I never did get around to telling you about the Venice bit of our Italian trip in October last year. I’m not sure which was the most magnificent, the sunset we saw on arrival at our hotel,
or the hotel itself. I’ve never stayed in a palace before, but the ‘San Clemente Palace’ hotel, on its own island in the Venice Lagoon, is the closest thing to staying in a real palace; so much marble, Italian furniture, and lovely Venetian mirrors and artwork everywhere. I loved it, and could have quite happily moved in permanently.
The island itself dates back to 1131, when a church was built there. The historic courtyards and grounds of the hotel date back to the late 17th century, when it was a Cameldolesi monastery. It even has its own chapel which is used for weddings,
It was right across the lagoon from Venice proper, and a speed boat taxi was available all the time to shuttle us back and forth as we wished.
Our first evening was so memorable, and we had a half hour motor launch “Magical Venice” tour of the Grand Canal and many of its side alleys, ending up in Piazza S. Marco. It was so peaceful, with just the lapping of the water and the purr of the motor, as we slowly sailed past all the apartments, restaurants and churches. Every so often, we would hear church bells ringing in the distance. So awesome, but unfortunately too dark for any decent photos.
Afterwards, the two of us found a small pavement cafe where we ordered pizza, a bottle of wine and a delicious Tiramisu to share. We later met up with the rest of the group at the “Chirggia Bar,” in the piazza, for drinks and music. I had to pinch myself to see if it was all real. Here I was, sitting in the famous Piazza San Marco, surrounded by beautiful buildings, drinking a delicious ‘Bellini’, and listening to a great jazz trio playing really romantic songs, such as “The way you look tonight,” the theme from “The Godfather,” and “How wonderful to know somebody loves you.”
They did hot it up a bit with their fabulous rendition of “Hey Mambo,” and people were dancing in the square. Such a very happy evening.
The next morning dawned bright and sunny, but a bit cooler, and we were taken across the water once again to watch a glass blowing demo, which, although we’ve seen it done before, was still fascinating.
From a blob of red hot molten glass, the master glass blower quickly fashioned this dainty horse.
The Murano glass items for sale in the shop there were so exquisite, but no pics were allowed. I wanted to buy a divine chandelier which was made up of 380 interlocking pieces, and was decorated with flowers made of Chinese porcelain, but decided that a turquoise necklace would fit in my luggage much more easily.
The “Merchants of Venice” did quite well out of us, as we trawled the many shops in the narrow alleyways, crossing little bridges, looking at the Gondolas sailing through the waters of the canals. The leather goods are really lovely and we found that we could bargain a little with the shopkeepers if we paid in cash rather than credit card. I did get a leather jacket, bag and shoes, and hubby bought a pair of shoes and a cashmere sweater, so we certainly did our bit to keep Venice afloat.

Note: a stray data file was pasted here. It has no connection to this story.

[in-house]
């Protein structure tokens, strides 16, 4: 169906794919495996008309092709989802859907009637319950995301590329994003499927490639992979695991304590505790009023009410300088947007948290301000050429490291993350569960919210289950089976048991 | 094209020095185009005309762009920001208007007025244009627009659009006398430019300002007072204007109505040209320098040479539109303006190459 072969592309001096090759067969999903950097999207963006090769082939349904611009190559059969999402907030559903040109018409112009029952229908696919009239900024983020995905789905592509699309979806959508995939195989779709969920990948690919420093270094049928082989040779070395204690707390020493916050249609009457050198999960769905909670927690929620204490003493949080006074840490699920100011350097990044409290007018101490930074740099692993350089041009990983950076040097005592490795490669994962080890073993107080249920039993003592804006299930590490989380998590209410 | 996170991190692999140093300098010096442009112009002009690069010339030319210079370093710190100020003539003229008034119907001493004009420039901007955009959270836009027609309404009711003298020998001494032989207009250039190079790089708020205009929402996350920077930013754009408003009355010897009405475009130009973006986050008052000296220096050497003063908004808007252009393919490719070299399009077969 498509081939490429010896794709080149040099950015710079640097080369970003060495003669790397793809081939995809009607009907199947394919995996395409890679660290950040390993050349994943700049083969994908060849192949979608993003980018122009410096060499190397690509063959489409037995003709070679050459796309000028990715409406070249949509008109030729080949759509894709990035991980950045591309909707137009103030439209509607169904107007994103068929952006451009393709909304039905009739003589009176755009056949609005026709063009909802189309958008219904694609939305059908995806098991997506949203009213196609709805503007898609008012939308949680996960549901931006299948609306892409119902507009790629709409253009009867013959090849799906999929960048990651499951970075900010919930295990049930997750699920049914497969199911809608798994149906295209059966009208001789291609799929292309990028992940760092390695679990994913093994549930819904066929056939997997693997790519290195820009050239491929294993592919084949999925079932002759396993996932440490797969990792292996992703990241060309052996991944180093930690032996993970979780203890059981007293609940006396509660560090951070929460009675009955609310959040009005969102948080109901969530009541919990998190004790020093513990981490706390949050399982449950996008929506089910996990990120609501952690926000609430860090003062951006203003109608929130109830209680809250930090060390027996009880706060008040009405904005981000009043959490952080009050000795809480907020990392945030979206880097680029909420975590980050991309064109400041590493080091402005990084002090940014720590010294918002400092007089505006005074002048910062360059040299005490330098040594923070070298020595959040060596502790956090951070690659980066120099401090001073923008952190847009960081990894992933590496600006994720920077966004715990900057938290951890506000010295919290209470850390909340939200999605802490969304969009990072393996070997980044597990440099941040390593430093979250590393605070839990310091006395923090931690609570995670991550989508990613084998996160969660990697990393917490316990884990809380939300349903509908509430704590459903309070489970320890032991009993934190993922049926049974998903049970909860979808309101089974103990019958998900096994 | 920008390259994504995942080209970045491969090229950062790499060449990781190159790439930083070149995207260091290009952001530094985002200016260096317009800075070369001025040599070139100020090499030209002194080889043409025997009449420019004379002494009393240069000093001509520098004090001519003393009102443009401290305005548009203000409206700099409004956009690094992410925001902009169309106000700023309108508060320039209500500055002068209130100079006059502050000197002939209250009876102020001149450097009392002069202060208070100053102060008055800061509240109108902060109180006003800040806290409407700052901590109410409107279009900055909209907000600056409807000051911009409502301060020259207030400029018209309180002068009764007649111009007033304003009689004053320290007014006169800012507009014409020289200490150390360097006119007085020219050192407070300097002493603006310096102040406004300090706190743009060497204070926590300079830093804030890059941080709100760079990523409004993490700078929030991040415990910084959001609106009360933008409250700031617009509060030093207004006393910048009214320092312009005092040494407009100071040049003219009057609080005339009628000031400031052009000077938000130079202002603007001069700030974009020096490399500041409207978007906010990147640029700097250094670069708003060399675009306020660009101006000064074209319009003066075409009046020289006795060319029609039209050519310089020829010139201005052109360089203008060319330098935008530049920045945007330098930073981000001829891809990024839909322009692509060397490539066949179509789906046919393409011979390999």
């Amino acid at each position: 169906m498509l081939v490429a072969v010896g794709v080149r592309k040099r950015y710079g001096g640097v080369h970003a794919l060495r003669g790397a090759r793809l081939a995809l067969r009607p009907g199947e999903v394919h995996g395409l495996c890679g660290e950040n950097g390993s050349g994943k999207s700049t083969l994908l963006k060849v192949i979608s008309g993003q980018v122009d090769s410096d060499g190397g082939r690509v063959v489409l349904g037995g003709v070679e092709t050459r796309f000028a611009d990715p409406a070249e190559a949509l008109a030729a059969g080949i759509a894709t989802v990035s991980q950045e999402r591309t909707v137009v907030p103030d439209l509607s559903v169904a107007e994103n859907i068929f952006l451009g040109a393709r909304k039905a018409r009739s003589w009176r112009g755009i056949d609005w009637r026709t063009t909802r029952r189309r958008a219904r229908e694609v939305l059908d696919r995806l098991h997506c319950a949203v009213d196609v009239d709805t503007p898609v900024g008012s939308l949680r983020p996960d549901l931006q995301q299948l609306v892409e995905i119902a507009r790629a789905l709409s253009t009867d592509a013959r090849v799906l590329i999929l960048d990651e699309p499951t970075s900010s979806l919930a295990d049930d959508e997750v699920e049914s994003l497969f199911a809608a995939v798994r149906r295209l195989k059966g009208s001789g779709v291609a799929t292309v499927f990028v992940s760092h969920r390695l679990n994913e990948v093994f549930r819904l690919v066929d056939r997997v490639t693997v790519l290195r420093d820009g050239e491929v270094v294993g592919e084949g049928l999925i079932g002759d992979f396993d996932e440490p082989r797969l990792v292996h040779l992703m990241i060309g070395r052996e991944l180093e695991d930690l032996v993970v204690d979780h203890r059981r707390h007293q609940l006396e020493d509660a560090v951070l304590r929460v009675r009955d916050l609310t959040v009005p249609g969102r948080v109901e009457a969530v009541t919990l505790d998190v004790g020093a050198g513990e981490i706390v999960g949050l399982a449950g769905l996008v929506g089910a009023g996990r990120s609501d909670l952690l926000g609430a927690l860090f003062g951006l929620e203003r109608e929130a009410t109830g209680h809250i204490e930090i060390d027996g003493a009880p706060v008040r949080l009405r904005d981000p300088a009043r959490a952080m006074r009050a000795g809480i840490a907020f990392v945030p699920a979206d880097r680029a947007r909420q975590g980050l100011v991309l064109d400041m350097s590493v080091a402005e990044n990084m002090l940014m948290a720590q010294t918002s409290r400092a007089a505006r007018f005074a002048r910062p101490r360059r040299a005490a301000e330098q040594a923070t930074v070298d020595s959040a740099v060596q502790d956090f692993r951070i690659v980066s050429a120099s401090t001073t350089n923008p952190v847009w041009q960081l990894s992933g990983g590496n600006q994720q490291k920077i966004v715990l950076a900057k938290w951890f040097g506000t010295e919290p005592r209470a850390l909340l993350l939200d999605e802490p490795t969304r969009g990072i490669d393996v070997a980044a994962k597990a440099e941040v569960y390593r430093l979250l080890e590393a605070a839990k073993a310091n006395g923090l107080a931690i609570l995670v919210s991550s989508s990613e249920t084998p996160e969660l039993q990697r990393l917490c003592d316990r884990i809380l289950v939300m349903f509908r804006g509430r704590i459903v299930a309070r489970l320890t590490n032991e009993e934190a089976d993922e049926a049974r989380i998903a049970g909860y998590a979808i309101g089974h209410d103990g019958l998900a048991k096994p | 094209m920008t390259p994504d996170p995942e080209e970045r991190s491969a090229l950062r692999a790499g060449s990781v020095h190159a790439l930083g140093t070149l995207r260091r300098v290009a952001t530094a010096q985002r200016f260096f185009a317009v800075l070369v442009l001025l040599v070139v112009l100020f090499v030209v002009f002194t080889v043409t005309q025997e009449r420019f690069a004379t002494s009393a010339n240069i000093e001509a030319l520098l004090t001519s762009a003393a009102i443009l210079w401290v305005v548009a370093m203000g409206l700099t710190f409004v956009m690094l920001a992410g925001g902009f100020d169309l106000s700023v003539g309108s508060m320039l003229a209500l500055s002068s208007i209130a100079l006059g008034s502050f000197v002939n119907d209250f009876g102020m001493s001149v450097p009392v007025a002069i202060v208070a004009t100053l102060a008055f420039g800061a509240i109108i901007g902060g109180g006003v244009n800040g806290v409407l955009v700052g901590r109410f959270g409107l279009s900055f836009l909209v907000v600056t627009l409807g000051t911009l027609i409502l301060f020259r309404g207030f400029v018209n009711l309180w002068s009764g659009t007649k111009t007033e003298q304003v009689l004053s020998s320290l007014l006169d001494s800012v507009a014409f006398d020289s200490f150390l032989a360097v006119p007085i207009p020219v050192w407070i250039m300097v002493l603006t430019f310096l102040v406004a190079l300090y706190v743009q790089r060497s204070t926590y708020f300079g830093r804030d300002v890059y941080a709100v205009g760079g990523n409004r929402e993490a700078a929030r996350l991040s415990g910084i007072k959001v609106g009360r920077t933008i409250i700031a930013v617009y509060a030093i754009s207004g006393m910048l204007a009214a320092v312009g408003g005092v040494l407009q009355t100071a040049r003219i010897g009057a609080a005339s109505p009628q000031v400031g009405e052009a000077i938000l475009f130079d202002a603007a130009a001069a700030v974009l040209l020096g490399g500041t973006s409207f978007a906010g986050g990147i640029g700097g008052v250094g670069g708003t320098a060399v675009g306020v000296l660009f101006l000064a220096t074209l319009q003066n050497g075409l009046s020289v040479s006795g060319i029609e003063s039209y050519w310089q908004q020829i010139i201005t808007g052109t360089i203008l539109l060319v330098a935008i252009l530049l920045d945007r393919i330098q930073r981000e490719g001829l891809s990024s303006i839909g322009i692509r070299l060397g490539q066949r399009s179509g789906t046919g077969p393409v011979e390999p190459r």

Walking in Venice is not for the fainthearted, as there are so many steps to access all the bridges around the city. Goods deliveries are made on metal trolleys, fitted with special wheels for getting up and down these flights of steps, and it looked to be a very strenuous job indeed.
Here is a view of the Grand Canal, taken from one of the many bridges.
We stopped in at the cute and historical “Caffe al Ponte del Lovo,” where the gold and red velvet chairs were so close together, you were almost rubbing shoulders with your neighbour.This cafe was mentioned in a speech given to the senate of the Venetian Republic in 1585, by G.F. Morosini, when he stated the following ; ” …they amuse themselves by sitting both inside and out on the street, people from all classes, drinking a black liquid, scorching hot, derived from a seed called ‘cavee’, which they say has the power to keep a man awake.” The famous writer Goldini and his friends used to meet here in the mid 1800′s, and from the daily life scenes he witnessed whilst sitting there, he got inspiration for some of his plays.
I had a delicious “Capuccino Zanetta,” served with small almond biscuits and a square of dark chocolate. Really decadent ‘straight to the waistline’ fare.
Everywhere we went, we could hear snatches of opera, small orchestras playing to diners, and the ringing of church bells. The Gondoliers in their straw boater hats were singing Italian songs to their passengers. Everywhere you look is water, and all the taxis are boats of course. What an amazing place to visit! We went back to our hotel, which in spite of its present opulence, was many years ago, a “hospital for crazy ladies,” as our guide told us. Nowadays it’s a beautifully renovated five star hotel, to which rich men bring their own modern-day “crazy ladies.”
That evening, we were whizzed back across the lagoon, where we found a little pavement cafe, and sat people-watching and dining on Spaghetti Puttanesca and a glass of Pinot Bianco Delle Venezie.
I’ll tell you more tomorrow, because now I must go to the Mall to entertain my “Platinum Pensioners.” I think I’ll play some of those romantic Italian songs, and see whether I can get them dancing in the aisles.